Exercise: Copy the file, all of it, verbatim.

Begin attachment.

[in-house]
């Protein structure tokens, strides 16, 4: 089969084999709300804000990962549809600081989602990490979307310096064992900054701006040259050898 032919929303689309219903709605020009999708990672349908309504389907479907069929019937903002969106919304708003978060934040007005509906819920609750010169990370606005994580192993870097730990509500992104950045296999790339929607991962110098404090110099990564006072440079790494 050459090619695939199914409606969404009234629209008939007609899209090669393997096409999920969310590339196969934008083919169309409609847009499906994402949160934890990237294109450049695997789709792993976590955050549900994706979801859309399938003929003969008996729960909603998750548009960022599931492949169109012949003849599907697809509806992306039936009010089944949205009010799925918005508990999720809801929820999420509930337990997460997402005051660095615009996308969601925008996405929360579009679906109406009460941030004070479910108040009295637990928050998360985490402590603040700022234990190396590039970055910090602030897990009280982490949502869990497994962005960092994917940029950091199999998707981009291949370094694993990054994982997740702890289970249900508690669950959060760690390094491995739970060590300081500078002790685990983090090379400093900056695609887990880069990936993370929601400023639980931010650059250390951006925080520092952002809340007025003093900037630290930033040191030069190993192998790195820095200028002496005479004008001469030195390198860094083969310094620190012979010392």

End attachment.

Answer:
[in-house]
């Protein structure tokens, strides 16, 4: 089969084999709300804000990962549809600081989602990490979307310096064992900054701006040259050898 032919929303689309219903709605020009999708990672349908309504389907479907069929019937903002969106919304708003978060934040007005509906819920609750010169990370606005994580192993870097730990509500992104950045296999790339929607991962110098404090110099990564006072440079790494 050459090619695939199914409606969404009234629209008939007609899209090669393997096409999920969310590339196969934008083919169309409609847009499906994402949160934890990237294109450049695997789709792993976590955050549900994706979801859309399938003929003969008996729960909603998750548009960022599931492949169109012949003849599907697809509806992306039936009010089944949205009010799925918005508990999720809801929820999420509930337990997460997402005051660095615009996308969601925008996405929360579009679906109406009460941030004070479910108040009295637990928050998360985490402590603040700022234990190396590039970055910090602030897990009280982490949502869990497994962005960092994917940029950091199999998707981009291949370094694993990054994982997740702890289970249900508690669950959060760690390094491995739970060590300081500078002790685990983090090379400093900056695609887990880069990936993370929601400023639980931010650059250390951006925080520092952002809340007025003093900037630290930033040191030069190993192998790195820095200028002496005479004008001469030195390198860094083969310094620190012979010392």